Saturday, December 17, 2011

Review: The Dressmaker

Don't you love how clever and original my blog titles are? I spend so much time sitting at my desk, chin in hand, pondering ways to amuse my readers.
And today, dear readers, I am going to review Kate Walcott's The Dressmaker. The cover for this novel is eye-arresting, with a beautiful purple dress on the cover, worn by a faceless woman (intrigue! glamour!)...

The Dressmaker is an historical fiction, revolving around that famous boat ride on the Titanic. Protagonist Tess is a feisty lass who doesn't want to demean herself any longer in a position of servitude, and consequently voluntarily agrees to temporarily act as lady's maid to the famed dress designer Lucille Duff Gordon so that she can sail the Titanic to a new world, and a new life.
Now, I don't want to ruin the book for anyone, but I cannot discuss this book without some spoilers. So read on, AT YOUR PERIL.

The Titanic, while a beautiful, luxurious boat, has a tiny flaw - it can't hold its' own against a giant iceberg.
This big boat is not equipped to handle ice -
I bet those were some warm drinks...

Now, don't get me wrong. This book was not complete shit. Just the majority of it was shit. There was this weird love triangle between Tess, a sailor much in the same situation as she - poor, trying to make a life for himself in a new country, [insert cliche here], and an older, rich gentleman whom she was incredibly attracted to who treated her like an e
qual. She liked both of them, for different reasons, and always seemed to have green grass syndrome - she was always thinking of and pining for the other gentleman when she was with one of them. This I found very annoying, despite the fact that it's probably pretty accurate.
Then, this novel dealt with some unpleasant aspects of suffering a catastrophe. The fact is, not everyone is a hero. In fact, most people aren't heroes. And most people probably would not be heroes in a situation like the Titanic. Being on a boat that was thought unsinkable, but is, in fact, sinking, would be extremely frightening. Instinct tends towards self-preservation.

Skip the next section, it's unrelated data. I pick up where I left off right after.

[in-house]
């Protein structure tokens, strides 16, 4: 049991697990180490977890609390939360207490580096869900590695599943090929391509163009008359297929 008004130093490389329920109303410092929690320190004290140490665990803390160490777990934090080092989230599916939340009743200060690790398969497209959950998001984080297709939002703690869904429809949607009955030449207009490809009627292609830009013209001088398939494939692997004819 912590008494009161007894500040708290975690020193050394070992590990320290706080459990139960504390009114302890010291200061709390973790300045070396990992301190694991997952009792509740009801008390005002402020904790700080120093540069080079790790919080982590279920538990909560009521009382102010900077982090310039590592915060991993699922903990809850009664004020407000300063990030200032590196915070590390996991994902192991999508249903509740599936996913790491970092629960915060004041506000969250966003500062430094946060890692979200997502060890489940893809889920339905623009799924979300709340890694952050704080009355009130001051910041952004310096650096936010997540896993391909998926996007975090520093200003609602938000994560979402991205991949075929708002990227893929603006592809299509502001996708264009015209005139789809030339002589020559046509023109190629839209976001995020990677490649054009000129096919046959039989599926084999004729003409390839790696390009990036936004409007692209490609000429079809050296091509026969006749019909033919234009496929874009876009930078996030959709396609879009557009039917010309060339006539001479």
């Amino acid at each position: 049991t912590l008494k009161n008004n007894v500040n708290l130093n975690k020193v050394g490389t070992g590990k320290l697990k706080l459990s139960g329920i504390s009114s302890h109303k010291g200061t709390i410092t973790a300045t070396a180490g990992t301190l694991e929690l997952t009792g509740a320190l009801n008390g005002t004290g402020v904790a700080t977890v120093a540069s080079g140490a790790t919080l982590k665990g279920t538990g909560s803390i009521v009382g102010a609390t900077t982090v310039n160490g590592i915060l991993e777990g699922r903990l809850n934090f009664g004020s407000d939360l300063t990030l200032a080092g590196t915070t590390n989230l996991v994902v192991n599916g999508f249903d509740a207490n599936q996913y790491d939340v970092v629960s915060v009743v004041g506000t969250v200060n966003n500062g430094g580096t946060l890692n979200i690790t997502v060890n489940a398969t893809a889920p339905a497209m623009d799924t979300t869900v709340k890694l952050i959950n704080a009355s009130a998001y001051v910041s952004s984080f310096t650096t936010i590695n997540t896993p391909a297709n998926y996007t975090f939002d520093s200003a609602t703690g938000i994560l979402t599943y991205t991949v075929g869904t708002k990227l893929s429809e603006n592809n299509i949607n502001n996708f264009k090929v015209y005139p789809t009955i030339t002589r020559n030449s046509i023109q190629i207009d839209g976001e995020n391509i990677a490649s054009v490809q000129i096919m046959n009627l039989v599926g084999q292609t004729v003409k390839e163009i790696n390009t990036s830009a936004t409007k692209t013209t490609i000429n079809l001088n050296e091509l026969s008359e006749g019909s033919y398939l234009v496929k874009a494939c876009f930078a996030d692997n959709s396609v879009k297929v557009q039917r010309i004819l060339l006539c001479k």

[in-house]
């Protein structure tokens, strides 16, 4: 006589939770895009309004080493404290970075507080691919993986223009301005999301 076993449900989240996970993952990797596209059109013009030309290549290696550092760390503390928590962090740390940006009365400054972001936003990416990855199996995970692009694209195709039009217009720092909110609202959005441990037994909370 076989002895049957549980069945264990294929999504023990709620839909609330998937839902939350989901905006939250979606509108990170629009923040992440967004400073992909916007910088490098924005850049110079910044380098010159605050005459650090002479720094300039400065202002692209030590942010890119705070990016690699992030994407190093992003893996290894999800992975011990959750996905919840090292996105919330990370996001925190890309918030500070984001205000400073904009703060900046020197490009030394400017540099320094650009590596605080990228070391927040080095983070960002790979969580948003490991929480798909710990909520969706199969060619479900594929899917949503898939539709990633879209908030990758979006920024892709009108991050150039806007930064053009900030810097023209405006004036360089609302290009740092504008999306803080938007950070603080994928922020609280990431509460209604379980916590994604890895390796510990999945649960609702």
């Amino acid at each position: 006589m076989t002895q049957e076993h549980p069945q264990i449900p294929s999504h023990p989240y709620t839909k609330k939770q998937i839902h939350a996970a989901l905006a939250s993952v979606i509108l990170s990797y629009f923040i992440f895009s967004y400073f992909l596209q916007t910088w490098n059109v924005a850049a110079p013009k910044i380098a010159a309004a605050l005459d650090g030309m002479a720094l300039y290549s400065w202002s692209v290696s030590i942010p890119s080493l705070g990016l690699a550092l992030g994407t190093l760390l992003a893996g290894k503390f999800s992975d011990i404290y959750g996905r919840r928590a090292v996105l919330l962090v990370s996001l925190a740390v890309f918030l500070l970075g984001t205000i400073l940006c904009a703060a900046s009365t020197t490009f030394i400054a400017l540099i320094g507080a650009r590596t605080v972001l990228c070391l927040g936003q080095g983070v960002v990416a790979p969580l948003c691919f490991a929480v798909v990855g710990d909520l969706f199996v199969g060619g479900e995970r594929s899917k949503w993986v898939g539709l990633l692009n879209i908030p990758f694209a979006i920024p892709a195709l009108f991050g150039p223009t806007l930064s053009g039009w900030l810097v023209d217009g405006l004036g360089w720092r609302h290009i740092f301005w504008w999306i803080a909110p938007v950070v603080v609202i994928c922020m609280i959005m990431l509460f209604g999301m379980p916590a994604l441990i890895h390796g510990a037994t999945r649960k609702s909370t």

This novel made me think about the people who weren't heroes. The ordinary people, the ones who said: "I'm not against other people living, but I don't want to die." The ones who did not go out of their way to help save other people, the ones who did not selflessly go down with the ship, playing music, or patiently waiting in a tuxedo.

The ones more like me.

Of course, Tess was one of those annoying goody-two-shoes, who is like: "It is my personal responsibility to save every child on this ship -" Very valiant; not necessarily the most interesting of characteristics, however.

Heroes, after all, tend to be most interesting when they're rescuing you. Possibly tend only to be interesting when they're rescuing you, unless they are extremely well written.

I liked the way this novel broadened my thinking. I hated Tess, who frankly can't live up to the name usurped from a Thomas Hardy novel...

Well, except for this BBC miniseries adaptation, which manages to make Tess of the D'urbervilles seem like the most boring story ever...

Wednesday, December 7, 2011

Response: Regarding the Holidays

So today, Shelf Awareness featured this quote in its' (week)daily newsletter:

"Technology is ruining the holidays. A download is a dud gift (dudload?). When you give a 'real world' book to someone you are saying, 'I am totally in love with this book and think you will be too,' or 'The sentiment in this book reminded me of you,' or 'Here, this is a journey you will never forget.' A book is a personal gift--something uniquely picked out, inscribed, and physically presented to another person. It has emotional and actual weight. I am not saying there are not other good gifts out there (a ukulele comes to mind), but with a book you don't have to: mortgage the home, guess bra size, learn to sing, or find out too late that they are allergic to nuts. That is why I think the book is the best gift you can give. It is economical, beautiful, hours of entertainment, thoughtful, and can last (both physically and in the mind) a lifetime."